Second most popular of the wines above is Mouton Rothschild, whose restaurant presence increased by 5.7%, and which overall features on 58% of the best restaurants, from The French Laundry in California to L’Atelier de Joël Robuchon in Hong Kong.
It is also interesting to note the wines that have relatively low overall restaurant presence but saw a significant increase in the latest update, suggesting that their stars are on the rise. These include Bordeaux Saint Pierre and Champagne Delamotte Blanc de Blancs Millésimé, which appeared on 2% of the previous restaurant lists but are now at 8% and 9% respectively. Meanwhile, Smith Haut Lafitte Rouge found its restaurant presence tip from 9% to 15% in the latest update.
Today’s blog continues to explore some of the findings from the Bordeaux Market Study, by taking a look at global restaurant presence. A fine wine’s prestige and clout on the international market is demonstrated by its distribution across the world’s top restaurants, hence this is one criteria that feeds into our Brand score. (Remember that you can read exactly ‘how it works’ on our eponymous page).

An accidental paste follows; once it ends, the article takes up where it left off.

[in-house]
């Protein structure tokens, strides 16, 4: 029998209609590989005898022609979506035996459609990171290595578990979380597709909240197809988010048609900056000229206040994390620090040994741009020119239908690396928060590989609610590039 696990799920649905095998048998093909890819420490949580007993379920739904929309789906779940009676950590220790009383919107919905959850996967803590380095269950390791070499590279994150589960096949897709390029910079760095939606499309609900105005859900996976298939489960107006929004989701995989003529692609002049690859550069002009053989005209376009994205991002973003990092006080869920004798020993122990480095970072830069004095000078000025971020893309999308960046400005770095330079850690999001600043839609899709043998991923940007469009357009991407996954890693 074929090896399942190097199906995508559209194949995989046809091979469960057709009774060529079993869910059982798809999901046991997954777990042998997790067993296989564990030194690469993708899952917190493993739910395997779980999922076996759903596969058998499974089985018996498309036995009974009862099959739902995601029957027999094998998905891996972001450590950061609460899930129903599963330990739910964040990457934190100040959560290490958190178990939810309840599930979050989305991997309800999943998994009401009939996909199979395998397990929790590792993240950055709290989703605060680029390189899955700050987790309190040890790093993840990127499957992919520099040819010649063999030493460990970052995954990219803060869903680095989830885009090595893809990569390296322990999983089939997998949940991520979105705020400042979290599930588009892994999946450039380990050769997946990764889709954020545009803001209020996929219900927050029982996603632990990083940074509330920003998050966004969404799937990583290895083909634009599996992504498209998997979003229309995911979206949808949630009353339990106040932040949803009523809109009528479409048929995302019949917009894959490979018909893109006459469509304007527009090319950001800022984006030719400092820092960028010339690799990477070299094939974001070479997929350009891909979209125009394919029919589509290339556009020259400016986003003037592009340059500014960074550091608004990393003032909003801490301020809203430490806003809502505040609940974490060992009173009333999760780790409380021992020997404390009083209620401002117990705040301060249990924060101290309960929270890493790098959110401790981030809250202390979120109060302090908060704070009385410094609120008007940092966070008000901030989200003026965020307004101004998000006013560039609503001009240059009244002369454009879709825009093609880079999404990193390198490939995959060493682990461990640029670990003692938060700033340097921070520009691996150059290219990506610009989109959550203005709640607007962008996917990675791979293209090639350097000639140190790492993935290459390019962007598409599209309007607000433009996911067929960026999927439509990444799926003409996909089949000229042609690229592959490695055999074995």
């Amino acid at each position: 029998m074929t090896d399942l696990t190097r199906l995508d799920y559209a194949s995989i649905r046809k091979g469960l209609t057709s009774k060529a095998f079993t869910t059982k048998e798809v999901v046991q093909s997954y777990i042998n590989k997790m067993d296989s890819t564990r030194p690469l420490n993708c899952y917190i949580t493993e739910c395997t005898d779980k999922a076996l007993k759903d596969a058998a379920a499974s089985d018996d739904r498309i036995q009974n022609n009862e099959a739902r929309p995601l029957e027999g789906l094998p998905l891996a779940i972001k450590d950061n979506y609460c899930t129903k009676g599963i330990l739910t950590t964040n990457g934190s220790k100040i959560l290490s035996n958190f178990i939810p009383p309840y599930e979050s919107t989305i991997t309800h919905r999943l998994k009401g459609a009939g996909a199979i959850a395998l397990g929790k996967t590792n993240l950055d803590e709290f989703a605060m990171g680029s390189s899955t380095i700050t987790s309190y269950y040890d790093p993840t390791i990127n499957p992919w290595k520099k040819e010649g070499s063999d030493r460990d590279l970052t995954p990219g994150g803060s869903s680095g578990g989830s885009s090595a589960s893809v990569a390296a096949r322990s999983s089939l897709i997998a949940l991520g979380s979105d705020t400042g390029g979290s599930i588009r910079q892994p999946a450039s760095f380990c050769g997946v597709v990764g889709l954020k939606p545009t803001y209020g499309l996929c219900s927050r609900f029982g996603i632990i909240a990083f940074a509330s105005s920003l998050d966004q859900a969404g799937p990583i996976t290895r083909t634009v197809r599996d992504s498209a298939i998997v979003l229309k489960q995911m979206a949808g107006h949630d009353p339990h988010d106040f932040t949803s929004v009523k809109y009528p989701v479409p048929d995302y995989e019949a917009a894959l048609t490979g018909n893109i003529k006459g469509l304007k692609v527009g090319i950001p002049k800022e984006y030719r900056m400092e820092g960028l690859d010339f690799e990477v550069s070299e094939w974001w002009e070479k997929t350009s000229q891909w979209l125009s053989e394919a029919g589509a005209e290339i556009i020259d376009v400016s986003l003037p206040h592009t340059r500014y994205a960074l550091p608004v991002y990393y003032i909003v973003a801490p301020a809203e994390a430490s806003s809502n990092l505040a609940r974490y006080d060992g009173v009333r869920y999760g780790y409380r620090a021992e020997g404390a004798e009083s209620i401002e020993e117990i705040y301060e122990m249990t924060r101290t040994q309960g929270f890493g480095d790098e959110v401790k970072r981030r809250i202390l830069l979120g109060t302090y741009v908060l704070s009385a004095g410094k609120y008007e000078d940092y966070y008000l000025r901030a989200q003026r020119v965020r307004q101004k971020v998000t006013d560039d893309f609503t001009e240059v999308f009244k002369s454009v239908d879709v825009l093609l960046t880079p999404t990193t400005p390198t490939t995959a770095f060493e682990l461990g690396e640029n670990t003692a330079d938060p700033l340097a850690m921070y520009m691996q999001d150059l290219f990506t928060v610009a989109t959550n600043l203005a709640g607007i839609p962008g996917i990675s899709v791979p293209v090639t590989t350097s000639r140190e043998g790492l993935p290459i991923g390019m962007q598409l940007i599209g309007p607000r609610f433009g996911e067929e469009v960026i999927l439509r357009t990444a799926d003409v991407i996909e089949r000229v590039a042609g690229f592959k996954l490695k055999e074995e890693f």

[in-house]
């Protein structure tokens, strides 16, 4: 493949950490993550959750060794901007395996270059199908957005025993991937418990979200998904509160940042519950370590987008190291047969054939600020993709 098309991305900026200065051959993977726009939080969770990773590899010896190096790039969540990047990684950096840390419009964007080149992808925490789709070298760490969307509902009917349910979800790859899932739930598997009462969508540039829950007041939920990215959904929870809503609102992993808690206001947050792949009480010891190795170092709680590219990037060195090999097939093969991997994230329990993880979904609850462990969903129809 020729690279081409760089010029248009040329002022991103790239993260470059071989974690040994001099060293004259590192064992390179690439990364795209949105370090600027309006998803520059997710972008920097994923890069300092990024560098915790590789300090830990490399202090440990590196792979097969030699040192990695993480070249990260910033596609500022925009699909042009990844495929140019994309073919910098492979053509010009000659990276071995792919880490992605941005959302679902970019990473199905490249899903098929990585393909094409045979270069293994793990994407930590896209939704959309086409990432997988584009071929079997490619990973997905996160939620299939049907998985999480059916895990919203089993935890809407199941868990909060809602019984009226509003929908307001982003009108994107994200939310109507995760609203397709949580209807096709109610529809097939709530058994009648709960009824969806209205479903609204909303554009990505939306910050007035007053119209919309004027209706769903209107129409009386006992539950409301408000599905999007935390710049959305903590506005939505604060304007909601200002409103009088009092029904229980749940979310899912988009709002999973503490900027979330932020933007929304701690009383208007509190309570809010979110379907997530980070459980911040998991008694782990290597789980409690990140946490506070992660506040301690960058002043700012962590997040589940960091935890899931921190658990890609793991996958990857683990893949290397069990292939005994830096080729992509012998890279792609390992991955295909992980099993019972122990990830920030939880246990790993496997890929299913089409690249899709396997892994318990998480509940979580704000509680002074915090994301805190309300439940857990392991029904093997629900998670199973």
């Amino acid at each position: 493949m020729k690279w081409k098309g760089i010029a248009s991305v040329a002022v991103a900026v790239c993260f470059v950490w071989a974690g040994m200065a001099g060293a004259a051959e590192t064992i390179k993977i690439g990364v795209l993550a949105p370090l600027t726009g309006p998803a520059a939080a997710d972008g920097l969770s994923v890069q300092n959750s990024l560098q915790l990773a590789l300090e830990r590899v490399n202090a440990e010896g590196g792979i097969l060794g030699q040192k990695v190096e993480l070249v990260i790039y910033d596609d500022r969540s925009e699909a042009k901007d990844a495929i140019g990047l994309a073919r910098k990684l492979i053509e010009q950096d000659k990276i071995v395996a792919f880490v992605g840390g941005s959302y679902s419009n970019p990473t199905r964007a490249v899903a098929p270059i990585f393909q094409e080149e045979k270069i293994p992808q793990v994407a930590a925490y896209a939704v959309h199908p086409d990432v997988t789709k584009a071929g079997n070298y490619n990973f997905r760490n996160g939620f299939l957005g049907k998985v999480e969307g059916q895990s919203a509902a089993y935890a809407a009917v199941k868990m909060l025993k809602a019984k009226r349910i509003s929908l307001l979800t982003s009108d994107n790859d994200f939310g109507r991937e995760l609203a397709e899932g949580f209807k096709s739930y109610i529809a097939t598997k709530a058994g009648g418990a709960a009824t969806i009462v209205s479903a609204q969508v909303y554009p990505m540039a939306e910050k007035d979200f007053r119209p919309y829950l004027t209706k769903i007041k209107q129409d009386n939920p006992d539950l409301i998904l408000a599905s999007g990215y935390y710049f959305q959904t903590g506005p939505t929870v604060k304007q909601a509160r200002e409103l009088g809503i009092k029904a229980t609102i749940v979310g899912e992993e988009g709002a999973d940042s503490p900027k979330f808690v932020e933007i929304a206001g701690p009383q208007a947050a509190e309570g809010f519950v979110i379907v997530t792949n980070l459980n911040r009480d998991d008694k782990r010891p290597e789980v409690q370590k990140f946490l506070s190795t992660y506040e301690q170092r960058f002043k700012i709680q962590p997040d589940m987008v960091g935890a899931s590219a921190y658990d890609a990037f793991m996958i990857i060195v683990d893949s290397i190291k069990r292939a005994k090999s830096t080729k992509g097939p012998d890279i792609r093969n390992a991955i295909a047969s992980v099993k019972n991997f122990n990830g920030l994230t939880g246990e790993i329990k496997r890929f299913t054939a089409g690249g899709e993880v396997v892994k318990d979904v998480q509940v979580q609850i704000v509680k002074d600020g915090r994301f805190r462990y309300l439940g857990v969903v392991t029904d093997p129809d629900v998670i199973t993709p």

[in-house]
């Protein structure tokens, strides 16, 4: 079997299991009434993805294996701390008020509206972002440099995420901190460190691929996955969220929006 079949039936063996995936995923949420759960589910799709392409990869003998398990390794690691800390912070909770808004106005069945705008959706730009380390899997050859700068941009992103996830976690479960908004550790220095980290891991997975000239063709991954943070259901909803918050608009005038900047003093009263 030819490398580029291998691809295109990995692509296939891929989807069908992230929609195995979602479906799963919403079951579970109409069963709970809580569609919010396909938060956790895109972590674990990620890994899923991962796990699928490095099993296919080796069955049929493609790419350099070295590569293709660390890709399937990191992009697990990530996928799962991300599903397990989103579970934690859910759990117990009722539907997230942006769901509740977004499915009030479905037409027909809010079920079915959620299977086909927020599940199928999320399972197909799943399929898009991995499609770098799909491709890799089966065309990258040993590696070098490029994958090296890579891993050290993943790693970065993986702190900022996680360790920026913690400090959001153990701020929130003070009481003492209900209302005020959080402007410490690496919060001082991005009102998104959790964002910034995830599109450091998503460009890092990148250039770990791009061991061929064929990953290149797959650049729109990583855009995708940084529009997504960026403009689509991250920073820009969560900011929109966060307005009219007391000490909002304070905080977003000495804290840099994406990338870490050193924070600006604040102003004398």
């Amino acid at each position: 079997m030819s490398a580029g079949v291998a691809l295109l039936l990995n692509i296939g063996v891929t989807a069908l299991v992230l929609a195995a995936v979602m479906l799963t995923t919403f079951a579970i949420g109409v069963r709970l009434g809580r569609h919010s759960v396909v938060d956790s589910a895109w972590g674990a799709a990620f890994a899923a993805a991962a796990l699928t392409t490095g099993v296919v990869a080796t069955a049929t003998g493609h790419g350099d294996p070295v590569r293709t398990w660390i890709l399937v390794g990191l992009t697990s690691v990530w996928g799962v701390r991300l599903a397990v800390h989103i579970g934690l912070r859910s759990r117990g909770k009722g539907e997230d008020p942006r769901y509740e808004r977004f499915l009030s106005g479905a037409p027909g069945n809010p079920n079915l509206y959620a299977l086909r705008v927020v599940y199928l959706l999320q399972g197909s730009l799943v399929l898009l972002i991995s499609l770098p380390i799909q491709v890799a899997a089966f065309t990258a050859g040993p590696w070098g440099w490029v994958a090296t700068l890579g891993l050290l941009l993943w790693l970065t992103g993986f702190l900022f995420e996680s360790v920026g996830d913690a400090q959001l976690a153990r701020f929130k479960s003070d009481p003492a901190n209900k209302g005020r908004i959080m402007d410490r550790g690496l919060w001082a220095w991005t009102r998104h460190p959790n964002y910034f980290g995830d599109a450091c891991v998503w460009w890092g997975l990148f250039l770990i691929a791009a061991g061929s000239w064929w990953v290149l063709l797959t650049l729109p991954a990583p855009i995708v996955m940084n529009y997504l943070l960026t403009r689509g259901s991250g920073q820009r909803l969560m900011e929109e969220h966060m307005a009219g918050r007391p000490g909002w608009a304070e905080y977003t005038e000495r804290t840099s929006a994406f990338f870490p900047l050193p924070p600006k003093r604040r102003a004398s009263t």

As shown in the chart below, sweet white Yquem dominates: just as it did in the 2016 study (now available to all here). Next comes indomitable fifth growth Lynch-Bages – a wine that the trade has cited as one of the best-selling Bordeaux brands – ahead of all the first growths. Lynch-Bages has overtaken Latour and Margaux since this time last year. Mouton has also moved up the ranks, present in 52% of restaurants compared to 50% in last year’s analysis. Meanwhile, Gruaud-Larose is a new entry into the top 15, replacing Montrose.
This is just a taster of Wine Lister’s 48-page Bordeaux Market Study – subscribers can download the full report from the Analysis page.